Sunday, 19 January, 2020
Turkish police search villas in Khashoggi murder case

Turkish police search villas in Khashoggi murder case

Police are searching two villas in the Turkish northwestern province of Yalova in relation to the murder of Saudi journalist Jamal Khashoggi, according to state media.

Reports on Monday said that police forces, who arrived at the villas in the morning, have been conducting searches in the villas and surrounding properties, about 100km southeast of Istanbul. 

The two villas reportedly have large gardens and wells. Police dogs and drones are being used in the search ordered by Istanbul prosecutor's office. Firefighting vehicles are reported to be at the scene as well.

One of the villas belongs to a Saudi businessman, local media reports said.

Khashoggi - a writer, US resident and Washington Post columnist - had entered the Saudi consulate in Istanbul on October 2 to obtain documentation certifying he had divorced his former wife so he could remarry. He has not been seen since then.

After weeks of repeated denials that it had anything to do with his disappearance, Saudi Arabia eventually acknowledged that its officials were behind the murder. The whereabouts of his body are still unknown.

Previous searches

Turkish police have already searched the consulate and consul general's residence during the investigation they have been carrying out on the case.

Saudi Arabia and Crown Prince Mohammed bin Salman, in particular, have been facing intense global criticism over the killing of Khashoggi.

The murder of the journalist, who was critical of Prince Mohammed, also known as MBS, has tipped the kingdom into one of its worst crises.

Khashoggi was killed and reportedly dismembered in what Saudi Arabia described as a "rogue" operation, but a CIA assessment leaked to the US media pointed the finger at the crown prince - an allegation Riyadh denies.

Despite the global backlash, US President Donald Trump said earlier this week that the CIA report lacks evidence for putting blame on Prince Mohammed for the journalist.

Saudi Arabia has warned that any criticism of the crown prince would amount to crossing a "red line".

On Wednesday, Saudi Foreign Minister Adel al-Jubeir said that calls for the crown prince to be held accountable for Khashoggi's killing would not be tolerated.

Post a Comment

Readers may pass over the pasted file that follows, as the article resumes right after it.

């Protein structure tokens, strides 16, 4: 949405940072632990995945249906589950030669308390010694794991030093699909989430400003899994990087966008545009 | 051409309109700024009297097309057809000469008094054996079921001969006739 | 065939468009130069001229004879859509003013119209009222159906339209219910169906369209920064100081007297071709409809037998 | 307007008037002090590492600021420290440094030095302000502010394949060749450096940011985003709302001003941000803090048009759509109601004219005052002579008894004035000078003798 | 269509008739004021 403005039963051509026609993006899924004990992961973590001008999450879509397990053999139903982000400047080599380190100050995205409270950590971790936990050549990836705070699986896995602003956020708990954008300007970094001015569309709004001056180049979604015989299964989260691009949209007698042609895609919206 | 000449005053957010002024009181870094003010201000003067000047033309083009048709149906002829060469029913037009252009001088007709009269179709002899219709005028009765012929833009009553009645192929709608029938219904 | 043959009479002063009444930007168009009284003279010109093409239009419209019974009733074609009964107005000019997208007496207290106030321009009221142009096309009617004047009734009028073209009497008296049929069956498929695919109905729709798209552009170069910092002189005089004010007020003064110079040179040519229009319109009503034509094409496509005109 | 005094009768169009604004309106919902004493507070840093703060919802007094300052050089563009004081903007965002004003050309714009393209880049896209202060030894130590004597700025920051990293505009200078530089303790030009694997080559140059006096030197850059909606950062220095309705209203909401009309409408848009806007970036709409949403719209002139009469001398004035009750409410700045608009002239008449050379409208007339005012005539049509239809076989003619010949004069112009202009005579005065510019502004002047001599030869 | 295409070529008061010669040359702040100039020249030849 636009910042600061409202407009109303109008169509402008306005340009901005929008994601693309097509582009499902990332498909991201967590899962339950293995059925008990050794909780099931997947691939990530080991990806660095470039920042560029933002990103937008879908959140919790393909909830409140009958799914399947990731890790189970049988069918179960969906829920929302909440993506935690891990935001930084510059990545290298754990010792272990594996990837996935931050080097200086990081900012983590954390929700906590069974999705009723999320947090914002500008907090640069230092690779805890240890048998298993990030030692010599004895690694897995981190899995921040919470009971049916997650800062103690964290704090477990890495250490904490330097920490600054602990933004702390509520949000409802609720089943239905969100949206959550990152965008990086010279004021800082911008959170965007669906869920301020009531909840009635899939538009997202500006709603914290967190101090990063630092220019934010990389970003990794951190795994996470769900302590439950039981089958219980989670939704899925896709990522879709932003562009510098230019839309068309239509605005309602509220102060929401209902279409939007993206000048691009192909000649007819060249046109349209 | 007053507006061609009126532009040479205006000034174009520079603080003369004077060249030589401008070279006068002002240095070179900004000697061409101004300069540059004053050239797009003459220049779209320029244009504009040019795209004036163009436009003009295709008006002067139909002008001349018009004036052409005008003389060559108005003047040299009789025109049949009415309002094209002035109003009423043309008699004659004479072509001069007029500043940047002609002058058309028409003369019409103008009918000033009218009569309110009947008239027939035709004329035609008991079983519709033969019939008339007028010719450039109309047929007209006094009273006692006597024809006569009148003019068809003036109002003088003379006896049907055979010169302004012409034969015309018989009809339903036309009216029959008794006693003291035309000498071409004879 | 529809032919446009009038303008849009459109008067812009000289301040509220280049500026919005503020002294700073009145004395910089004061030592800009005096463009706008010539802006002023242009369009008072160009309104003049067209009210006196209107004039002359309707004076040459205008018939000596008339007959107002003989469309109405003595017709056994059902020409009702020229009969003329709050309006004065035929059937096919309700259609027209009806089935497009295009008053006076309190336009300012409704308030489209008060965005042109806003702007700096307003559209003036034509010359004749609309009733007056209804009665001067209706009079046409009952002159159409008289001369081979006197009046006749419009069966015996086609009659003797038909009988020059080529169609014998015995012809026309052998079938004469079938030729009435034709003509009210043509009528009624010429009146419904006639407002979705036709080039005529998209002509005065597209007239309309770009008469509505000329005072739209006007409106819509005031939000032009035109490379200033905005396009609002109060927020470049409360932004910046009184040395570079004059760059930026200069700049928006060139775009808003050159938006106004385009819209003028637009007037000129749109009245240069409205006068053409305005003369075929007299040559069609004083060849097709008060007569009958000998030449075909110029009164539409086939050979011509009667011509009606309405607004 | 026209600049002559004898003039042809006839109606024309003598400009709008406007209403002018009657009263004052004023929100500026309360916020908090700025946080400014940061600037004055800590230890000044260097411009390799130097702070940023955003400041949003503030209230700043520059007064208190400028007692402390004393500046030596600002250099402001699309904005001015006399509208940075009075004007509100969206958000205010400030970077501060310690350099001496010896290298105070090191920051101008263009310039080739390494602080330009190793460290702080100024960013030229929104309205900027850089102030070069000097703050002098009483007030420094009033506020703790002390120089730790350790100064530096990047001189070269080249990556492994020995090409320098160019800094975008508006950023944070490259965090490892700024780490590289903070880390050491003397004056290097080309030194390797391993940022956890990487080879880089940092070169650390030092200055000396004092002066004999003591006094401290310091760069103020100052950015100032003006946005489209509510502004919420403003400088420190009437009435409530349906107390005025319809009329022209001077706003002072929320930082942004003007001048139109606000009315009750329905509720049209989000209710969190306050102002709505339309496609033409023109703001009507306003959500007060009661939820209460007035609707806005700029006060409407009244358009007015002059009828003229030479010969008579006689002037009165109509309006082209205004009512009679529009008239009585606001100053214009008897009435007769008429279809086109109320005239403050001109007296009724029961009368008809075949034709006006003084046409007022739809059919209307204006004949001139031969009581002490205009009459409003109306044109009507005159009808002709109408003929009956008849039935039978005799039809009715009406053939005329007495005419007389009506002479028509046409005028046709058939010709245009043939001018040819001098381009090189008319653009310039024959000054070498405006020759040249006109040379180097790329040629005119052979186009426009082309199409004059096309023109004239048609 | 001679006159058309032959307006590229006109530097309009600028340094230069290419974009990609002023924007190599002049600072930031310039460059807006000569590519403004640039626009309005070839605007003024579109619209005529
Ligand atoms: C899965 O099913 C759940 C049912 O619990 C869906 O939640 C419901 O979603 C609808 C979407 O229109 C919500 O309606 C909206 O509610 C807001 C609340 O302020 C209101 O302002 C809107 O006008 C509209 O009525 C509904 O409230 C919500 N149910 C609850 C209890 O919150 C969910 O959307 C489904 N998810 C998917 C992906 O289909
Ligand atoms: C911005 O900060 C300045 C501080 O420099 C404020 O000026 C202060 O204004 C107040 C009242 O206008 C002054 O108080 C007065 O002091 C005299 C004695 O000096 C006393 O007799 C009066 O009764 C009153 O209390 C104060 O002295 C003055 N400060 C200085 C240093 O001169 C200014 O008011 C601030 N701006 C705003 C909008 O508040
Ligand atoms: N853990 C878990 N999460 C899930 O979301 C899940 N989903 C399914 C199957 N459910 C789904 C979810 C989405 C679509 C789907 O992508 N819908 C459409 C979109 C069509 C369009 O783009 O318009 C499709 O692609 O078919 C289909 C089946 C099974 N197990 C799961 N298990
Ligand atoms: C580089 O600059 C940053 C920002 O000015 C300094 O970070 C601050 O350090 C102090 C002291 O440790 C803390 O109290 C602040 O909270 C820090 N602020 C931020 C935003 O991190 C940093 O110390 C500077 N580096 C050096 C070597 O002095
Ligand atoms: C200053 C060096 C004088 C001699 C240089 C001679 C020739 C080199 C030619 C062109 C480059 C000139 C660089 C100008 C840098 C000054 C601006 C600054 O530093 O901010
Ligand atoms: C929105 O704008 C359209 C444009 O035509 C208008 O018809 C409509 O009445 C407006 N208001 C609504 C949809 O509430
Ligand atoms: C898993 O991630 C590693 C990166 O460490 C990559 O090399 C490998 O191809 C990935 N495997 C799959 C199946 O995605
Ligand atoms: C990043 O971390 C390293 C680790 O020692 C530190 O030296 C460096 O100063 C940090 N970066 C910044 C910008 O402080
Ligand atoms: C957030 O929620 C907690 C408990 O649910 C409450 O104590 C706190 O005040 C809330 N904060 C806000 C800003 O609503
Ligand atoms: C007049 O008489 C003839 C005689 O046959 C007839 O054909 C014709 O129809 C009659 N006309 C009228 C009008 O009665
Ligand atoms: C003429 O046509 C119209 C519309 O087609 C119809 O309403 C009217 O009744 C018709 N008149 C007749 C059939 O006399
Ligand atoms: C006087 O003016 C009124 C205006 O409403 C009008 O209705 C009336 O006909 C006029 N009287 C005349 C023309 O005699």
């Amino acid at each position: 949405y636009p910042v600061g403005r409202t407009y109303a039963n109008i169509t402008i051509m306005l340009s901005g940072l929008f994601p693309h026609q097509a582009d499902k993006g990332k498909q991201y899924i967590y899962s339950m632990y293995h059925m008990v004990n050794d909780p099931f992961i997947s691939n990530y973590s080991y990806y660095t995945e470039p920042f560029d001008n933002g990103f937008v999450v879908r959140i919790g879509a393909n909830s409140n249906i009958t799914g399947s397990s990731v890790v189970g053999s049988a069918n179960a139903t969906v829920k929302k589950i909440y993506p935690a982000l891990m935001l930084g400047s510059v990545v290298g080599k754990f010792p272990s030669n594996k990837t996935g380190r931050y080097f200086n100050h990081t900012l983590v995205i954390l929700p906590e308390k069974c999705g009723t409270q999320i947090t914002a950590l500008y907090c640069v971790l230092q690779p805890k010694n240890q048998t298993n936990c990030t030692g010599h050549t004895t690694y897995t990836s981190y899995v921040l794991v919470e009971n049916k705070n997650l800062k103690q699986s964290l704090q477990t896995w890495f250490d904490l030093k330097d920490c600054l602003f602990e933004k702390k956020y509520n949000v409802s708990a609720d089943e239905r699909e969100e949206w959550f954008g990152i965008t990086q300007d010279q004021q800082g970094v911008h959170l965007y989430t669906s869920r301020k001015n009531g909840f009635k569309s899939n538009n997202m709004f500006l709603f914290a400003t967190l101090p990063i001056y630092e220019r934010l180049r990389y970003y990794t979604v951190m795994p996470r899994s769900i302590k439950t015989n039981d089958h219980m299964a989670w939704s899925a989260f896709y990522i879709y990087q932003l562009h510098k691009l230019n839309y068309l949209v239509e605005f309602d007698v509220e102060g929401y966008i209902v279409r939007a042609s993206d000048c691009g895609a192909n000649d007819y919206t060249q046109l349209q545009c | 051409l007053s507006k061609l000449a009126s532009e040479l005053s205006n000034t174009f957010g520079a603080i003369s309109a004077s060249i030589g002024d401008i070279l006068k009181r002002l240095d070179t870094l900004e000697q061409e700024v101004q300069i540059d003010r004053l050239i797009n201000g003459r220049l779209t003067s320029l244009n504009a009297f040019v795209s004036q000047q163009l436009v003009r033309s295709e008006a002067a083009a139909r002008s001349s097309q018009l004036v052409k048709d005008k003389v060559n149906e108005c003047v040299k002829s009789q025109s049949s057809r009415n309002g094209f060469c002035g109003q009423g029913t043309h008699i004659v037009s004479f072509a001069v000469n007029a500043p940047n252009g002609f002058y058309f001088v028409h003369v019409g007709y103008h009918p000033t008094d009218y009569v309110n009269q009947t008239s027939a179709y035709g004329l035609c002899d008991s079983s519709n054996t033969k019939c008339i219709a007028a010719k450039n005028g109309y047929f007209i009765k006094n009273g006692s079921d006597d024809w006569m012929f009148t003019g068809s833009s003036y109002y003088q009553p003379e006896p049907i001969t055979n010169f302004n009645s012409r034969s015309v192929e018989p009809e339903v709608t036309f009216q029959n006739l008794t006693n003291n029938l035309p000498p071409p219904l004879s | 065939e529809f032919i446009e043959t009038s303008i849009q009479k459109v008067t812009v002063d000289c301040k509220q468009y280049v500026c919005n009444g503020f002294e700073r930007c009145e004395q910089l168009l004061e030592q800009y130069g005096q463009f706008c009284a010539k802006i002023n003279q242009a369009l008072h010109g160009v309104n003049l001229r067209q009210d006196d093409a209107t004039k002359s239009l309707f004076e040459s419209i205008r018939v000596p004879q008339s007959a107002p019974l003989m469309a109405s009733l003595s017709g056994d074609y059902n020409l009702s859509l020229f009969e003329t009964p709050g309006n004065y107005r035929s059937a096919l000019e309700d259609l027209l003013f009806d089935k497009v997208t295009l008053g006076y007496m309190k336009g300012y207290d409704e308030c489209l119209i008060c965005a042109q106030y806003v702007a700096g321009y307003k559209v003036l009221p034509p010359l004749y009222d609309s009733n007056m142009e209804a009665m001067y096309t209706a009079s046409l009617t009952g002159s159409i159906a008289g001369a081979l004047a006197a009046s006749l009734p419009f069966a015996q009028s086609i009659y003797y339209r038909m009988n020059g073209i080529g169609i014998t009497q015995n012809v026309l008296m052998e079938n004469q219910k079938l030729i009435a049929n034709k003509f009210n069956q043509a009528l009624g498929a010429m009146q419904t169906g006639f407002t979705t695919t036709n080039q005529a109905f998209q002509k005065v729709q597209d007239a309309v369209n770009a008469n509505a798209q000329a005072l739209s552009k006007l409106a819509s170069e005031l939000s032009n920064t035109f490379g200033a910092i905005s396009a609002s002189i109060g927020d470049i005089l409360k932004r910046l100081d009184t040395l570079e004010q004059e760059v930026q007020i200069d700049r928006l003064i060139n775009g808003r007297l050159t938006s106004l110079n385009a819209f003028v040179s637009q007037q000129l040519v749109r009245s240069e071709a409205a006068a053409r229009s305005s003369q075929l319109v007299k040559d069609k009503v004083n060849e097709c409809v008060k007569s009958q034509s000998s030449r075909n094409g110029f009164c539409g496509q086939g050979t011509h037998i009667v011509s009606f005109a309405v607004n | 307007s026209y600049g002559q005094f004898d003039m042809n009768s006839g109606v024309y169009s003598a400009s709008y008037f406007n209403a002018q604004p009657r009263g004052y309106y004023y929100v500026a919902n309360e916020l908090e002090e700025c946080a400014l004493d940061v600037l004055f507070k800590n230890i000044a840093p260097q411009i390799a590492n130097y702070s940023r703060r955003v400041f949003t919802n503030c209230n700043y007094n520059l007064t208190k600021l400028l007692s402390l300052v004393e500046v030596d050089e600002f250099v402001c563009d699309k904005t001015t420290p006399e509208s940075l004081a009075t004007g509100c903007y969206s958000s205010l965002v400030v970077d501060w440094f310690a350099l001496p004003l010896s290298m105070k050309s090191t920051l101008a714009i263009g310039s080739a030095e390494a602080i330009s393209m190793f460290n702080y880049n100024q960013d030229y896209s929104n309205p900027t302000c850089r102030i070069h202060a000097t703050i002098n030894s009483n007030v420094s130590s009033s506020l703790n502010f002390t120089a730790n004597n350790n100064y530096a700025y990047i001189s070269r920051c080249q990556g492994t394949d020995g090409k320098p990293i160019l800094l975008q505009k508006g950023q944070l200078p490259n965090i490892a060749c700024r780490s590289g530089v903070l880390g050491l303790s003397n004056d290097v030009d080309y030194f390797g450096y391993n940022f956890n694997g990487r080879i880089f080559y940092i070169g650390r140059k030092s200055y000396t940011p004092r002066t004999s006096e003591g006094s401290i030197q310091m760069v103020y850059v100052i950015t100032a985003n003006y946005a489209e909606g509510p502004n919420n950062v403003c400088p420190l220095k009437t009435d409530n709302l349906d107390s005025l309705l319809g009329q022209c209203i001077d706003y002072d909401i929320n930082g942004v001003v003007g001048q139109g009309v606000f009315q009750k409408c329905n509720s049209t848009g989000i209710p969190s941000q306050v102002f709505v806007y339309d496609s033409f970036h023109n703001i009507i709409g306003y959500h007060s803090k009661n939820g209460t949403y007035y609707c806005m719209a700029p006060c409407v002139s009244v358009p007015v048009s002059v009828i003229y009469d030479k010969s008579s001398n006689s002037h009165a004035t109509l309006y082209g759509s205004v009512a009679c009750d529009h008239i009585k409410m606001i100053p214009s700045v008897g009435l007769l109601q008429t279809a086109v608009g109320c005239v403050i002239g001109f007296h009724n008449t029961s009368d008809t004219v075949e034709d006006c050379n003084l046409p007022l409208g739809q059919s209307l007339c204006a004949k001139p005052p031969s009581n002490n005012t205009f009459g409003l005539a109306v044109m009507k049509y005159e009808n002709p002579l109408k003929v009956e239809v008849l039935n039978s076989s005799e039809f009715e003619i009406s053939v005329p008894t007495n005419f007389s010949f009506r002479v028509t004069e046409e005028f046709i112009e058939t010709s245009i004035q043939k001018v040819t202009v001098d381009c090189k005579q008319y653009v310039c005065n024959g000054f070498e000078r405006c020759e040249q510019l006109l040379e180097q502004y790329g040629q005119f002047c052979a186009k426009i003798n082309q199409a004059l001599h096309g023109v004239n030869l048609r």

Related News
A covert US-backed initiative to improve ties between Saudi Arabia and Israel is facing setbacks after Crown Prince Mohammed bin Salman and two of his aides were implicated in a journalist's killing, according to the Wall Street Journal.
In the hours leading up to journalist Jamal Khashoggi's brutal killing, Saudi Arabia's crown prince sent at least 11 messages to his closest advisor who was charged with overseeing the murder, the Wall Street Journal said Saturday quoting a CIA assessment.
A prominent Saudi royal on Saturday said that whether or not heads of state gathered in Argentina next week for the Group of 20 (G20) summit warmly engage with Crown Prince Mohammed bin Salman, he is someone "that they have to deal with".
Turkish President Recep Tayyip Erdogan says he will not meet with Saudi Crown Prince Mohammed bin Salman during an upcoming summit of the G20 in Argentina, a Turkish media report says, nearly two months after dissident Saudi journalist Jamal Khashoggi was killed in the Arab kingdom’s consulate in Istanbul.

Most Popular
Asad Qaiser, Speaker of the National Assembly welcomes the decision of China by backing the Pakistan’s request to not change the status of Indian Occupied Jammu and Kashmir and asked India to respond to the members of the United Nations Security Council.
To uplift the talented athletes to fore, the Federal Minister for Inter Provincial Coordination (IPC) Dr. Fehmida Mirza said the government is trying to create an e-portal for sports persons.
An Afghan delegation led by Haji Mohammad Mohaqiq, Second Deputy Chief Executive of Afghanistan and Head of Hezb-e-Wahadat Mardum-e-Afghanistan called on Speaker National Assembly Asad Qaiser in Parliament House.
A senior Iranian diplomat on Monday suggested an “inclusive and comprehensive intra-regional dialogue” as the way out of the current crisis in the Middle East and said that Tehran would encourage Pakistan to continue its efforts for defusing tensions.

Our Partners
Features and Analysis
Poetry & Literature
Local News
Readers Service